The central communal area consists of a thatch-roofed open sided deck where all meals, lectures and studying takes place. A clearing for evening camp fires creates an idyllic setting for social and leisure time.

Electricity at Makulele:

There is no electricity at the camp – solar lamps are used for all lighting and a generator is used to charge batteries. Studying at night with solar lamps can at times be challenging so a headlamp for this purpose is recommended as well as an extra battery operated lamp if you wish to study in your tent at night.
The kitchen is equipped with gas fridges for storage of all perishable food items, thus unfortunately there’s no space for personal items (drinks, water or other).
There is however a full selection of affordable drinks available at camp.
The generator is for camp use so will thus not be switched on for the sole purpose of charging learner cameras or other equipment. Learners are allowed to utilise it when it is running for camp purposes and need to understand that it is used at own risk.

Communications at Makulele:

There is no cell phone reception at the Makuleke Camp. The closest reception is 16kms away and a weekly trip will be made to allow learners to phone. The camp’s satellite phone is for emergency use only. Should an emergency arise, contact will be made with the head office from where the necessary and relevant information will be relayed. The office number is: +27 (0)13 7524791.

At Mashatu there is limited cell phone reception. The camp's cell phone is for emergency use only.

Please ensure that you have enough air time as there is no access to shops selling air time.

Accommodation at Mashatu:

The camp consists of 10 simple dome tents, each with two mattresses with pillows (two learners per tent). There are shared bathroom facilities and a central communal area overlooking the dry river bed. There are no mosquito nets at Mashatu.

Electricity at Mashatu:

There is no electricity at the camp – paraffin lamps are used for all lighting and a generator is used to charge batteries. Studying at night with paraffin lanterns can at times be challenging so a headlamp for this purpose is recommended as well as an extra battery operated lamp if you wish to study in your tent at night.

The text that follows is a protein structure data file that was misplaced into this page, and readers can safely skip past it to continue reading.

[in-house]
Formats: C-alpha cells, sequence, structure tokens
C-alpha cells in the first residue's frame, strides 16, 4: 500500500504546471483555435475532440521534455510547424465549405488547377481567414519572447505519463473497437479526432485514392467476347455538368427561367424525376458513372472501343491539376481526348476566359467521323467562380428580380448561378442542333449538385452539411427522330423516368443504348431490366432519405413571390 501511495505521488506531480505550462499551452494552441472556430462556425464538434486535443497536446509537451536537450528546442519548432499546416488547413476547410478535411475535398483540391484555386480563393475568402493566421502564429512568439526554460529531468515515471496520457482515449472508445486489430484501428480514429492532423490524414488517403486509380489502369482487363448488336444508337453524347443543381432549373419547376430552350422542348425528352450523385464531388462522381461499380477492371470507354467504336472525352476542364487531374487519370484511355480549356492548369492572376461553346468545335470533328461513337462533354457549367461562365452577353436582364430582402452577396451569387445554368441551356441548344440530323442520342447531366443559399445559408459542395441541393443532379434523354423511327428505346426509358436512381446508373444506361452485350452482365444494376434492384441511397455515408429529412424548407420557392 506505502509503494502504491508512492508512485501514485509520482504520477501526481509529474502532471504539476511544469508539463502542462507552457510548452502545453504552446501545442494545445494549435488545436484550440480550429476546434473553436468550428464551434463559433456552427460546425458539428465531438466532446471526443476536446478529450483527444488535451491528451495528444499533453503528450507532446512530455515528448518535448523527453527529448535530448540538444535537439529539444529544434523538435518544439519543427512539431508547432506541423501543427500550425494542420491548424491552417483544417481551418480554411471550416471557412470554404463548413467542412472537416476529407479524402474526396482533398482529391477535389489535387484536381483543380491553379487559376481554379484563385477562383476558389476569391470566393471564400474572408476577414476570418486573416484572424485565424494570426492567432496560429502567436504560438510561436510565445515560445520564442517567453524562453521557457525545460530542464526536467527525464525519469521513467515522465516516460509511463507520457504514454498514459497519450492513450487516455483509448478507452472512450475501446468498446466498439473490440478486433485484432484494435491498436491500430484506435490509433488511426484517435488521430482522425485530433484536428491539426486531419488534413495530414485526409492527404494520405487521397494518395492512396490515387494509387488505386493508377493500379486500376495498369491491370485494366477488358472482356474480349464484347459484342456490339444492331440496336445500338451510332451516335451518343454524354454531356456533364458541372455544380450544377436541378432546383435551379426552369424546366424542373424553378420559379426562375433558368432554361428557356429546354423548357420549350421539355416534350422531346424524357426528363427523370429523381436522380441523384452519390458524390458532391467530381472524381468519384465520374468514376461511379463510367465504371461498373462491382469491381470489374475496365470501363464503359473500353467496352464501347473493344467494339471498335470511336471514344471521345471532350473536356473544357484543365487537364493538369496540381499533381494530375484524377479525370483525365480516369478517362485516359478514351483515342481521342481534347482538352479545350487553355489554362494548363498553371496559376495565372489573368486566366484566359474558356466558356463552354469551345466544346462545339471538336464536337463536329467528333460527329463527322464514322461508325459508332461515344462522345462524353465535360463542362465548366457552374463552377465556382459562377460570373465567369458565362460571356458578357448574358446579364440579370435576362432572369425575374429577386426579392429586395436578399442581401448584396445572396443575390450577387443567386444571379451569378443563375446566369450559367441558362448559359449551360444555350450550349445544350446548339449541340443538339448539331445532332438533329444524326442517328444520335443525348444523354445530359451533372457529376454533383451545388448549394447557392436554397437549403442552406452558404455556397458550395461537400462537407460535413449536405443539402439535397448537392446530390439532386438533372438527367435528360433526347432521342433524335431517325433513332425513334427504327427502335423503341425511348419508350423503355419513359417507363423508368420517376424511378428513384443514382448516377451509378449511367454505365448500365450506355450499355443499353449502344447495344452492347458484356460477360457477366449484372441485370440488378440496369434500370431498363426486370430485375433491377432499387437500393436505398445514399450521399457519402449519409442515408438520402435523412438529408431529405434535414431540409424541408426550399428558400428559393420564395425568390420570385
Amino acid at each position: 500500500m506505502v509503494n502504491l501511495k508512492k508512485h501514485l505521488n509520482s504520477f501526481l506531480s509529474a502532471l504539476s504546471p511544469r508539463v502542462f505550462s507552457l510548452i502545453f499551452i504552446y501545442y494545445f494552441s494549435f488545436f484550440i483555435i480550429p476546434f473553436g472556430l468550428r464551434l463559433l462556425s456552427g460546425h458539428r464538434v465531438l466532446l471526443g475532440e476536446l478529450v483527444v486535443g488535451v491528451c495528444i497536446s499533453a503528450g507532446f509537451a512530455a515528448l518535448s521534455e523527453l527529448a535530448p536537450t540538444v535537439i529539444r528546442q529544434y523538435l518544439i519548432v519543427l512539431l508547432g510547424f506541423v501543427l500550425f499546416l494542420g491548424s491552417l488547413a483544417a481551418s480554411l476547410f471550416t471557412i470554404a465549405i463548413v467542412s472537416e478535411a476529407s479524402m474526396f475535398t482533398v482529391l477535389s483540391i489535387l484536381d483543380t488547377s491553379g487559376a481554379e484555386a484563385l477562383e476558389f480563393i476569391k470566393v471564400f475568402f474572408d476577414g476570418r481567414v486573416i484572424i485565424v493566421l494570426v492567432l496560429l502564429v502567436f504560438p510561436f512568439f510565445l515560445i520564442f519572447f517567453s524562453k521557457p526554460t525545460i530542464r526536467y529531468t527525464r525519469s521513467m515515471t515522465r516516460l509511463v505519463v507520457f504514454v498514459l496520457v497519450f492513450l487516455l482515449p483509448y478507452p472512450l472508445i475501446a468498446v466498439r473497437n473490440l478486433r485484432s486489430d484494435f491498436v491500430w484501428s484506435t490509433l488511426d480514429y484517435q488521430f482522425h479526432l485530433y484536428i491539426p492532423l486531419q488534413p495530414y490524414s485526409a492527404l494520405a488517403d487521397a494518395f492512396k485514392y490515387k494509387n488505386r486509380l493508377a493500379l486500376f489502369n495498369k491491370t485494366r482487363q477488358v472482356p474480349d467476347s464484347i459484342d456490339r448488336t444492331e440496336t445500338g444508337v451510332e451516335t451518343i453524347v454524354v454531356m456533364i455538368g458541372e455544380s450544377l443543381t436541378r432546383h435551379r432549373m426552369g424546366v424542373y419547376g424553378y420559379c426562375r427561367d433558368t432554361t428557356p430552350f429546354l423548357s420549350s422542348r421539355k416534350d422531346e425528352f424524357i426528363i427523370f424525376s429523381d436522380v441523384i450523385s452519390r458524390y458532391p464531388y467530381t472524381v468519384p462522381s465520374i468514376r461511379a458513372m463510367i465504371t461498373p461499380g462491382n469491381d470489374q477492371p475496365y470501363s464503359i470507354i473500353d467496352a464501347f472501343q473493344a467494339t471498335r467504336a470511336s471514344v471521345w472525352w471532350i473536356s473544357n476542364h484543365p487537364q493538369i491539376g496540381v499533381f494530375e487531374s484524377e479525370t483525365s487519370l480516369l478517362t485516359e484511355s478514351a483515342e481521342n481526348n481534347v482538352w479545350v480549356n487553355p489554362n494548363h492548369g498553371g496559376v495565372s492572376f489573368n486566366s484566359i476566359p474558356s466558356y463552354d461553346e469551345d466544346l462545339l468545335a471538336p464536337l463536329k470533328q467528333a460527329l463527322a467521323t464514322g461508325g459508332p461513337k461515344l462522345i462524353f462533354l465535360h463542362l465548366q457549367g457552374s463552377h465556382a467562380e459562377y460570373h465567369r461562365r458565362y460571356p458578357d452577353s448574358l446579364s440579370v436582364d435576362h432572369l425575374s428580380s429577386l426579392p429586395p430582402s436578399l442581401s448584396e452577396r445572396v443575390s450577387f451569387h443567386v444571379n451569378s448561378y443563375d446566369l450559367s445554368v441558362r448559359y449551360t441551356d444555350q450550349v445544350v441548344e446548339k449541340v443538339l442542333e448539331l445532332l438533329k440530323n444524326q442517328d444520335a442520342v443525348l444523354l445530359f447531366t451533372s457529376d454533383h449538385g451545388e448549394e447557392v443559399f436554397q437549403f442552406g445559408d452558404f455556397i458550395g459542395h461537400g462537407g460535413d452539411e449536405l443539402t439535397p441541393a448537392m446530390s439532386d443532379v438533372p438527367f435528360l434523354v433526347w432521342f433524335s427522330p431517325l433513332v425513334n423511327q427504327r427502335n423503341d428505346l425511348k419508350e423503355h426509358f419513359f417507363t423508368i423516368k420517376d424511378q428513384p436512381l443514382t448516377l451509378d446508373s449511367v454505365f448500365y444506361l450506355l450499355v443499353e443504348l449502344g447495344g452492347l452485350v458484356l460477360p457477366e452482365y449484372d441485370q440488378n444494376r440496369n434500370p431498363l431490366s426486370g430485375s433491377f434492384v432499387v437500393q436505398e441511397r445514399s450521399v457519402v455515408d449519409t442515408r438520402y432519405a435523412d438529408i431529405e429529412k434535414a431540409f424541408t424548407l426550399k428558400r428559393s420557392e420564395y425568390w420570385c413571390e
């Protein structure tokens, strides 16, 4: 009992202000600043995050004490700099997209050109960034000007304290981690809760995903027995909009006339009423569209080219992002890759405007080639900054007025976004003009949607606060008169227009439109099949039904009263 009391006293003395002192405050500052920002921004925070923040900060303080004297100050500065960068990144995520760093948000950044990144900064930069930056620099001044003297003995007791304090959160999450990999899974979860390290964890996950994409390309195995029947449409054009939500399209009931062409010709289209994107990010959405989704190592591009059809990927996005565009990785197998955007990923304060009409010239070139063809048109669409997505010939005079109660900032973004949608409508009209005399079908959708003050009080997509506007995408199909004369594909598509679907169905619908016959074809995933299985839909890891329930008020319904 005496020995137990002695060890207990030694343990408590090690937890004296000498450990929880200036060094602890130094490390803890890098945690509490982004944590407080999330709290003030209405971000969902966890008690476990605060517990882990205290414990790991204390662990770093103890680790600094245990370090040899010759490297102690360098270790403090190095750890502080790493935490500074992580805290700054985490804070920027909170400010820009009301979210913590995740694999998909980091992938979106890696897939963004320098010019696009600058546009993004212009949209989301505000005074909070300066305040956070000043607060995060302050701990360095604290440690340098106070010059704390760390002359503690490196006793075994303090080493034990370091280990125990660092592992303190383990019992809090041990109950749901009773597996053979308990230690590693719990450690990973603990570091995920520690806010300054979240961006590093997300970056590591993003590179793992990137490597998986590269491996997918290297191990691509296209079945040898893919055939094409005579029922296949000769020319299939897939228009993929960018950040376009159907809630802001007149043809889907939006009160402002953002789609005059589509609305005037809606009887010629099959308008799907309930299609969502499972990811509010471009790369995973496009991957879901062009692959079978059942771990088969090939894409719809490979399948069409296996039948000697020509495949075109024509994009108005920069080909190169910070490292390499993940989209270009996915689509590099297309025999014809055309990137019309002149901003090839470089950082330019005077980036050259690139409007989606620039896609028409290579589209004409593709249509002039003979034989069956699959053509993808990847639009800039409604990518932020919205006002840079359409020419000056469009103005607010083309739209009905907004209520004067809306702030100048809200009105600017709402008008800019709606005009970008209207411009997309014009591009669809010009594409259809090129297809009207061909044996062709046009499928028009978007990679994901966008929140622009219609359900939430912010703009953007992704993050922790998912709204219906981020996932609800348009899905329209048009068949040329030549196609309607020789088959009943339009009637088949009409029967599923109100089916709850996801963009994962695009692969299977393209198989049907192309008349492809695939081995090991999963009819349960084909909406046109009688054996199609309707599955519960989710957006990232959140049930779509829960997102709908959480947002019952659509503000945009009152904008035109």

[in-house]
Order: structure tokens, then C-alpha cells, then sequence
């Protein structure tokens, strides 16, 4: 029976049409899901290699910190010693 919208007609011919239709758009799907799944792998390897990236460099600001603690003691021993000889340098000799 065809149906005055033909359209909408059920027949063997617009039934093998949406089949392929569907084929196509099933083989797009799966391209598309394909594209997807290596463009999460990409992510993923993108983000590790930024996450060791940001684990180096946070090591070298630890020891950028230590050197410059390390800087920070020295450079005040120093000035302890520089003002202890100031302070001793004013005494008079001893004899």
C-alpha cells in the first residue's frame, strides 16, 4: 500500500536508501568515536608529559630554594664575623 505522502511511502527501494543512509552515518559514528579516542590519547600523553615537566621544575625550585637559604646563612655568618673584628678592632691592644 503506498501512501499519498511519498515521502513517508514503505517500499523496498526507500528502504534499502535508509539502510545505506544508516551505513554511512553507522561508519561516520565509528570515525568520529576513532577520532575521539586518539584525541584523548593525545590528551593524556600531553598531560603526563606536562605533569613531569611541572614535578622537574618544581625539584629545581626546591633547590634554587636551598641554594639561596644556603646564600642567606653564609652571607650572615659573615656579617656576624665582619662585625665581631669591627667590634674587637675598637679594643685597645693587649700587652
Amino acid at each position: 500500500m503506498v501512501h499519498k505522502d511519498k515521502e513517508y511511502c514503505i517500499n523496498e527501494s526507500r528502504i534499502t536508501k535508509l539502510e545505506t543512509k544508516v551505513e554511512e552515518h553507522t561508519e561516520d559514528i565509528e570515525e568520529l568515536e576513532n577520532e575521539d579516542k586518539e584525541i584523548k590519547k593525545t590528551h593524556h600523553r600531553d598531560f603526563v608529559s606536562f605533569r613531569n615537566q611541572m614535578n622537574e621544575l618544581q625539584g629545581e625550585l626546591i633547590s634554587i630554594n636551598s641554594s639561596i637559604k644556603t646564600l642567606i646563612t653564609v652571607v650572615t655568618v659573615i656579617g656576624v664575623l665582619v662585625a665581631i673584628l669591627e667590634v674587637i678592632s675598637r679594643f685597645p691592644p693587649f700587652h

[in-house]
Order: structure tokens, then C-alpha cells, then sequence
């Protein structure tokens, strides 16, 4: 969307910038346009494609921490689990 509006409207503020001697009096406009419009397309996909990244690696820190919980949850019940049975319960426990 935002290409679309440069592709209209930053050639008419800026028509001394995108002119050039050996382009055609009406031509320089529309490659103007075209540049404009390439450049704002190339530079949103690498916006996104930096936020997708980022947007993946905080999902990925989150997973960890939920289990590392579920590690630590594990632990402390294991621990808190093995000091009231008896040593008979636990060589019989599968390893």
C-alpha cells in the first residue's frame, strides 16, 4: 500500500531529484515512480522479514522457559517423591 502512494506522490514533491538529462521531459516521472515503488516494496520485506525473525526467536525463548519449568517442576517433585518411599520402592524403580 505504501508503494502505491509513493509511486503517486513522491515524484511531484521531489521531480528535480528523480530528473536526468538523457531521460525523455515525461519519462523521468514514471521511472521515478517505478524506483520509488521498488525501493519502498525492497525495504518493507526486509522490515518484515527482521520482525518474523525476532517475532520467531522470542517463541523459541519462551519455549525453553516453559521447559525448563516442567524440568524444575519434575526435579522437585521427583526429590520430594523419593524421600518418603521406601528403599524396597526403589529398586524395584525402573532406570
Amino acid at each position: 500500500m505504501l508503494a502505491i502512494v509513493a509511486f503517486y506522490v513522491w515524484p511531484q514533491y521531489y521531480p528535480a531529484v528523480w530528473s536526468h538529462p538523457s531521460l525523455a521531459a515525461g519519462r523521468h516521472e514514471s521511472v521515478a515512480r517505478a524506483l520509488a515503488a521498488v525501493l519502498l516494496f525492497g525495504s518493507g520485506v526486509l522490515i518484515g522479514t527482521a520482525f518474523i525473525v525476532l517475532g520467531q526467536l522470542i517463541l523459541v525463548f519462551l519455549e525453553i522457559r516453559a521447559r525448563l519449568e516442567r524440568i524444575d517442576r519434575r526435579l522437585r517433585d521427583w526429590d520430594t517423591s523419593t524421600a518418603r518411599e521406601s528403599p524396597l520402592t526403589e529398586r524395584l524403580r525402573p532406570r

The generator is for camp use so will thus not be switched on for the sole purpose of charging learner cameras or other equipment. Learners are allowed to utilise it when it is running for camp purposes and need to understand that it is used at own risk.

Preparing your Experience


Select beverages are available for purchase (over and above the cordials, tea and coffee included in the course fee).


Fresh, drinkable water is available from the taps.
Bottled water is available for purchase.


A hand washing laundry service is provided at a nominal weekly fee.

Game viewing vehicles:

The game viewing vehicles are open Land Rover TDI’s 2 at Makulele, open Land Cruisers at Mashatu

What to Bring:

  • Appropriate walking shoes (hiking boots). Thorns go straight through sport shoes!
  • A pair of takkies or sneakers to serve as back up for your walking shoes (hiking boots)
  • Gaiters
  • Rehydrate sachets
  • Gel for minor or reoccurring muscle injuries (Reparil Gel/ Voltaren Gel/ Deep Heat Cream)
  • Sandals for around the camp
  • Khaki (or neutral coloured) clothing for activities (walks and drives)
  • Warm jacket and jersey
  • Gloves, beanie and scarf as it gets chilly in the mornings and evenings during winter
  • Hat for protecting both the head and neck
  • Sunscreen
  • Personal toiletries and towel
  • A powerful torch to use in and around camp (opt for free standing for use inside the tent)
  • A headlamp and extra batteries
  • Sleeping bag, personal pillow if preferred.
  • An extra blanket is recommended in winter.
  • Pen / pencils
  • Notebooks /notepads
  • Raincoat / poncho
  • Insect repellent
  • Water bottles, at least 2 litres. We recommend a camelback, MTB or walking water pouch.
  • Snacks/ cigarettes – no shops nearby. Include high energy snacks for walks i.e. protein bars, energy bars, nuts, boiled sweets etc.
  • Any reference / field guide books you may have
  • Binoculars
  • Roberts’ birds phone application
  • A birding book is essential for your birding courses!
  • Camera
  • Rucksack / daypack
  • Any personal medication – please ensure sufficient supply.
  • EcoTraining will not be able to collect or deliver medication to students in the camp.
  • CASH (in ZAR Rands only) - sufficient cash for 4 weeks if you intend to purchase from the camp shop. The camps do not have easy access to the closest towns which have ATMs but the ATMs may not always work